Scholium Project

2007 Riquewihr Lost Slough Vineyard

The land is so valuable in the neighborhood of Lost Slough that is imaginable to simply abandon farm equipment there …
the color of gewurz

This is the star wine of the 2007 vintage. I regret that there is not more of it. I had no idea that it would be so good.

The origin of the wine is following: my firend Brigit and I made a journey to Lost Slough in August of 2007 to check on the development of the grapes. I could not find the signposts for the verdelho section of the rather vast, flat, rectangular vineyard, so I had no choice but to start tasting the fruit and try to figure out when I got to what I wanted. On the way, I tasted something explosive and unfamiliar. The grapes were a sickly freckled pink that can sometimes be the sign of gewurztraminer on the way to ripening. I called Chuck Harrison, who manages the Lost Slough Vineyard for Tom McCormack, to find out what it was, and if I could have some. I learned that it was gewurz, and he let me have 500 lbs, which I intended to use to spice up the Naucratis.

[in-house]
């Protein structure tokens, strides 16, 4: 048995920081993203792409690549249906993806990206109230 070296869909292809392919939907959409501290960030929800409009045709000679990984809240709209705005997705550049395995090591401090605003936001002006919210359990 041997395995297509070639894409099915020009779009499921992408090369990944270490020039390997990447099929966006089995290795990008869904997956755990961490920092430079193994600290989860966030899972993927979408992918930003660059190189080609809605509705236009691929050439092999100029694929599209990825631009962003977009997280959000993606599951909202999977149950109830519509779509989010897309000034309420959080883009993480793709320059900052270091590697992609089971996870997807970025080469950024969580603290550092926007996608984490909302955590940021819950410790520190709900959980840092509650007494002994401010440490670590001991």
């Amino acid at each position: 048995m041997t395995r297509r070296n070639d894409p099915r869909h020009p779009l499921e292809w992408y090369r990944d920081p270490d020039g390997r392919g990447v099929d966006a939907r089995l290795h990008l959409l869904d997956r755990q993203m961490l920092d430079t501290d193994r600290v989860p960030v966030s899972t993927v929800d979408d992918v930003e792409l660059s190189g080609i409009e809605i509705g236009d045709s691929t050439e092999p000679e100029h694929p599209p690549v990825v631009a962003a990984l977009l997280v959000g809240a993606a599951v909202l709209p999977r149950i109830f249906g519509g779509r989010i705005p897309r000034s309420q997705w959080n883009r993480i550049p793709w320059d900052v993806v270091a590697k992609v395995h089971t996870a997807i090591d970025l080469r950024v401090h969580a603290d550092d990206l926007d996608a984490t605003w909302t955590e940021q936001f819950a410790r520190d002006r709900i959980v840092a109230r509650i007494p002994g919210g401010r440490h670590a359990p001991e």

When the fruit was delivered, it was so powerful that I hesitated to combine it with the Naucratis verdelho, and instead pressed it after the verdelho, and on top of the verdelho skins. I collected the juice in a large beer keg and fermented it there, adding rather high amounts of SO2 to prevent malolactic fermentation and diminish the effects of oxygen.

We racked the wine for the first time in April of 2008 and bottled it by hand into 500 ml port bottles. It is completely dry, very intense, and difficult to recognize as gewurz. I chose the smaller port bottles to emphasize the scarcity of the wine and its slight distance from the other wines of Lost Slough. It is not porty in any way.

The wine will be released to the first members of the mailing list and will appear in a small number of restaurants. I am asking Chuck and Tom for much more gewurz this year, but it will never be the same as this first adventure.

About 300 cases produced.